FRANCES BROOKE, whose maiden name was Moore, was the daughter of an English clergyman, and the wife of the Rev. John Brooks, rector of Colny in Norfolk, of St. Augustine in the city of Norwich, and chaplain to the garrison of Quebec. She was as remarkable for her gentleness and suavity of manners as for her literary talents. Her husband died on the 21st of January, 1785, and she herself expired on the 26th of the same month, at Sleaford, England. where she had retired to the house of her son, who had a rectorship in that country. Her first literary performance was "The Old Maid," a periodical work, begun in November, 1755, and continued every Saturday until about the end of July. 1756. In the same year she published "Virginia," a tragedy, with odes, pastorals, and translations. In the preface to this publication she assigns as a reason for its appearance, ''that she was precluded from all hopes of ever seeing the tragedy brought upon the stage, by there having been two so lately on the same subject." Prefixed to this publication were proposals for printing by subscription a poetical translation, with notes, of "II Pastor Fido," a work which was probably never completed.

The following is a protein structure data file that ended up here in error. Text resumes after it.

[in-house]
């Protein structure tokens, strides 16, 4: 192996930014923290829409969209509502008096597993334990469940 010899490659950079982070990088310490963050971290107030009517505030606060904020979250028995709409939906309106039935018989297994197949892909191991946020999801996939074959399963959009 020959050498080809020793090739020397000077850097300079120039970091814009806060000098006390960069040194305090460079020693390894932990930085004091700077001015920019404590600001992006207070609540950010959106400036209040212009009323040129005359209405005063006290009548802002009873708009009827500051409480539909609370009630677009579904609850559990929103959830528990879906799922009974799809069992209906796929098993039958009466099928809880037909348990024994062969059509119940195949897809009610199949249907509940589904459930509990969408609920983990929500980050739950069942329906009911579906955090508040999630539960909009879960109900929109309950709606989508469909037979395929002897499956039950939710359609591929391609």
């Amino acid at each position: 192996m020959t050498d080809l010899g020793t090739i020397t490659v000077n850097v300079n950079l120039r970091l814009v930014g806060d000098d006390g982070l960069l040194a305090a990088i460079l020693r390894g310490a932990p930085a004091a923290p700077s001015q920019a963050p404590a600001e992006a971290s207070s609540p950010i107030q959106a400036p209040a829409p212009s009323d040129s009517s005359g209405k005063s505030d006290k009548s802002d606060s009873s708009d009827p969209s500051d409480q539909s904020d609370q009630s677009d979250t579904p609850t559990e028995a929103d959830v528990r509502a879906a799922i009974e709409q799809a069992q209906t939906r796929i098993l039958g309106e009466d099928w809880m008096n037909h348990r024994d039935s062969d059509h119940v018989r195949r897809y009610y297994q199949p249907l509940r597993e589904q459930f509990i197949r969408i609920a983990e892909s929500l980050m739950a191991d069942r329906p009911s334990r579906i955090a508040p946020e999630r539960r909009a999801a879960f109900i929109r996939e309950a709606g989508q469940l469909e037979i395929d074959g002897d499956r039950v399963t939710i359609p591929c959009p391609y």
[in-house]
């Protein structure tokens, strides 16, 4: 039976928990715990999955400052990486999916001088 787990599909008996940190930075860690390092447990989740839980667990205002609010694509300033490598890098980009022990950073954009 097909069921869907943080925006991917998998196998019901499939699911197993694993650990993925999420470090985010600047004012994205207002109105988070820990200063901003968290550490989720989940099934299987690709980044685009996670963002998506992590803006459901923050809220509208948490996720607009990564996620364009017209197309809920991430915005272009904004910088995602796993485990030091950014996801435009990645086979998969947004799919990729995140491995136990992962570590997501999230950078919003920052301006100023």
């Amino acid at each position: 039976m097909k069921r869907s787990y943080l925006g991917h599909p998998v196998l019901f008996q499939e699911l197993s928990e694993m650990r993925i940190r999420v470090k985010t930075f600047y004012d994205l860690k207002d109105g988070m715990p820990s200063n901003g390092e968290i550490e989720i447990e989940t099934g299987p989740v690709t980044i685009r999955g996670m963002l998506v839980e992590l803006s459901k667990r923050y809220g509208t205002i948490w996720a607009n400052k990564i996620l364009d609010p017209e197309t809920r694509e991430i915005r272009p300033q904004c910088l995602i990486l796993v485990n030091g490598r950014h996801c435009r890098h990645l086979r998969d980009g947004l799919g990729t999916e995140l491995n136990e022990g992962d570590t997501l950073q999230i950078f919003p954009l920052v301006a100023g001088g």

In 1768, she published a novel called "The History of Lady Julia Mandeville," concerning the plan of which there were various opinions, though there seems to have been but one of the execution. It was read with much avidity and approbation. In the same year she published "Letters from Juliet, Lady Catesby, to her Friend Lady Henrietta Campley, translated from the French." She soon afterwards went to Canada with her husband, who was chaplain to the garrison at Quebec; and there saw those romantic scenes, so admirably painted in her next work, entitled "Emily Montague," a novel in four volumes, written in 1769. The next year she published "Memoirs of the Marquis de St. Folaix," in four volumes. On her return to England, accident brought her acquainted with Mrs. Yates, and an intimacy was formed that lasted as long as that lady lived; and when she died, Mrs. Brooke published an eulogy to her memory in the "Gentleman's Magazine." If we are not mistaken, Mrs. Brooke had, with Mrs. Yates, some share in the opera-house. She certainly had some share of the libellous abuse which the management of that theatre at that time produced. Her first play, Virginia, was refused by Garrick. After several years she tried her fortune ones more at the theatre; but the tragedy she wrote had not the good fortune to please Mr. Garrick, whose rejection of it excited the authoress's resentment so much that she took a severe revenge on him, in a novel published in 1777, in two volumes, called "The Excursion." This invective she afterwards regretted and retracted. In 1771, she translated "Elements of the History of England, from the invasion of the Romans to the reign of George II., from the abbe Millot," in four volumes. In 1781, she wrote a tragedy called "The Siege of Sinope," which was acted at Covent Garden, but added little to her reputation; it wanted energy and originality. Her next and most popular piece was "Rosina," acted at Covent Garden in 1782. Few pieces have been equally successful. The simplicity of the story, the elegance of the language, and the excellence of the music, caused it to be admired for a long time. Her last work was "Marian," acted in 1788, at Covent Garden, with some success, but very much inferior to Rosina.